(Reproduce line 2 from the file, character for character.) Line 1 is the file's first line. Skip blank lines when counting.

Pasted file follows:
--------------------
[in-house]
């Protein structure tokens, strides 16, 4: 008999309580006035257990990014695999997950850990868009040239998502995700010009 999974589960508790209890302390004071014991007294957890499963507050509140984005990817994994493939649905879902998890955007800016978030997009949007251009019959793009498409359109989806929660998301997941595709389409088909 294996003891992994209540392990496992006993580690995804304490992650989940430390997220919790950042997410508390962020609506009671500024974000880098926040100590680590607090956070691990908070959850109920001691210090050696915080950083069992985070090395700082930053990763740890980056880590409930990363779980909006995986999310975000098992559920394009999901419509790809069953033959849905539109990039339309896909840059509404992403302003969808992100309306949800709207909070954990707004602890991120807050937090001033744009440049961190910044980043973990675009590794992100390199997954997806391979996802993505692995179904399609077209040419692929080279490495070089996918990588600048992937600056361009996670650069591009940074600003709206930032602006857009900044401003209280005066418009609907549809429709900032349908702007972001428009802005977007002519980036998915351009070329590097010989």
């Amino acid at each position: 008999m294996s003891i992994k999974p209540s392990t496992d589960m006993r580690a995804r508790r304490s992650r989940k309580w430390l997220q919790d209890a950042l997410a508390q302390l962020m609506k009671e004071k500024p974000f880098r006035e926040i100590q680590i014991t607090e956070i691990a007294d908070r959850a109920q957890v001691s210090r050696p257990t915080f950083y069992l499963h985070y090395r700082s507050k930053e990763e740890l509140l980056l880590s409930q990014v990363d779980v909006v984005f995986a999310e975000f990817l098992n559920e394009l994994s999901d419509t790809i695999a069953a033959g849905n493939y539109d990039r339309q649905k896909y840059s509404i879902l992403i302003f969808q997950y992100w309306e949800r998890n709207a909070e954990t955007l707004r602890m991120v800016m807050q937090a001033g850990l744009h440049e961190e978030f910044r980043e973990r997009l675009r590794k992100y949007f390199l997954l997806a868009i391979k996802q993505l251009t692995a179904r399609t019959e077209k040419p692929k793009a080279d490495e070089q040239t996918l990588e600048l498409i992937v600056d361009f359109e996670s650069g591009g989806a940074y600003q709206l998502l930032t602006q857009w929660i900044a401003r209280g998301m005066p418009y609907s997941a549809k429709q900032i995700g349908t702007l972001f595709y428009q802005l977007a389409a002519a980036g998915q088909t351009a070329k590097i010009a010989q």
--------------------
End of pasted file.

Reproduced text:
């Protein structure tokens, strides 16, 4: 008999309580006035257990990014695999997950850990868009040239998502995700010009 999974589960508790209890302390004071014991007294957890499963507050509140984005990817994994493939649905879902998890955007800016978030997009949007251009019959793009498409359109989806929660998301997941595709389409088909 294996003891992994209540392990496992006993580690995804304490992650989940430390997220919790950042997410508390962020609506009671500024974000880098926040100590680590607090956070691990908070959850109920001691210090050696915080950083069992985070090395700082930053990763740890980056880590409930990363779980909006995986999310975000098992559920394009999901419509790809069953033959849905539109990039339309896909840059509404992403302003969808992100309306949800709207909070954990707004602890991120807050937090001033744009440049961190910044980043973990675009590794992100390199997954997806391979996802993505692995179904399609077209040419692929080279490495070089996918990588600048992937600056361009996670650069591009940074600003709206930032602006857009900044401003209280005066418009609907549809429709900032349908702007972001428009802005977007002519980036998915351009070329590097010989």